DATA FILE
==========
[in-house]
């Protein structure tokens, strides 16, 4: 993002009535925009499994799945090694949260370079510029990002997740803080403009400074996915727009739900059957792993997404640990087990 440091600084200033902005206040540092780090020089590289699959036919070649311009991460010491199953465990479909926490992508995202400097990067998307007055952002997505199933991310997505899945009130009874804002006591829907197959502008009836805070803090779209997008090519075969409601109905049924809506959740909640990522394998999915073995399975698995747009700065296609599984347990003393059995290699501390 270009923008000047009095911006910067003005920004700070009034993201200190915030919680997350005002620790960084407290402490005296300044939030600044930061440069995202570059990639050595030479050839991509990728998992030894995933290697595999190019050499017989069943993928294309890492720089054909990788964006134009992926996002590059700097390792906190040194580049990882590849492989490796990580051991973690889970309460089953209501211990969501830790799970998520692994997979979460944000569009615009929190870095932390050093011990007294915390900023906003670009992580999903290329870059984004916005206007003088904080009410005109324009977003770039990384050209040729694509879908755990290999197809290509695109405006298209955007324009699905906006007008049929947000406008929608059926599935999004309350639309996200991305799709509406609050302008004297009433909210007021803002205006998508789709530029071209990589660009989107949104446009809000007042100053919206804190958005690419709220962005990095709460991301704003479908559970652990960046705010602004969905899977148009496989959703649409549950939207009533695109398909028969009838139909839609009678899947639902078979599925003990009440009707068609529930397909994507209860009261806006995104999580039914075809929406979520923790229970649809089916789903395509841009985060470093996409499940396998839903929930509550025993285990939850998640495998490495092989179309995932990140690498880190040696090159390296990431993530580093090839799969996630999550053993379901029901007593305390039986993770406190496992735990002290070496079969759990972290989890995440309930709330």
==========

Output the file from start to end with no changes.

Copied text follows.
[in-house]
């Protein structure tokens, strides 16, 4: 993002009535925009499994799945090694949260370079510029990002997740803080403009400074996915727009739900059957792993997404640990087990 440091600084200033902005206040540092780090020089590289699959036919070649311009991460010491199953465990479909926490992508995202400097990067998307007055952002997505199933991310997505899945009130009874804002006591829907197959502008009836805070803090779209997008090519075969409601109905049924809506959740909640990522394998999915073995399975698995747009700065296609599984347990003393059995290699501390 270009923008000047009095911006910067003005920004700070009034993201200190915030919680997350005002620790960084407290402490005296300044939030600044930061440069995202570059990639050595030479050839991509990728998992030894995933290697595999190019050499017989069943993928294309890492720089054909990788964006134009992926996002590059700097390792906190040194580049990882590849492989490796990580051991973690889970309460089953209501211990969501830790799970998520692994997979979460944000569009615009929190870095932390050093011990007294915390900023906003670009992580999903290329870059984004916005206007003088904080009410005109324009977003770039990384050209040729694509879908755990290999197809290509695109405006298209955007324009699905906006007008049929947000406008929608059926599935999004309350639309996200991305799709509406609050302008004297009433909210007021803002205006998508789709530029071209990589660009989107949104446009809000007042100053919206804190958005690419709220962005990095709460991301704003479908559970652990960046705010602004969905899977148009496989959703649409549950939207009533695109398909028969009838139909839609009678899947639902078979599925003990009440009707068609529930397909994507209860009261806006995104999580039914075809929406979520923790229970649809089916789903395509841009985060470093996409499940396998839903929930509550025993285990939850998640495998490495092989179309995932990140690498880190040696090159390296990431993530580093090839799969996630999550053993379901029901007593305390039986993770406190496992735990002290070496079969759990972290989890995440309930709330």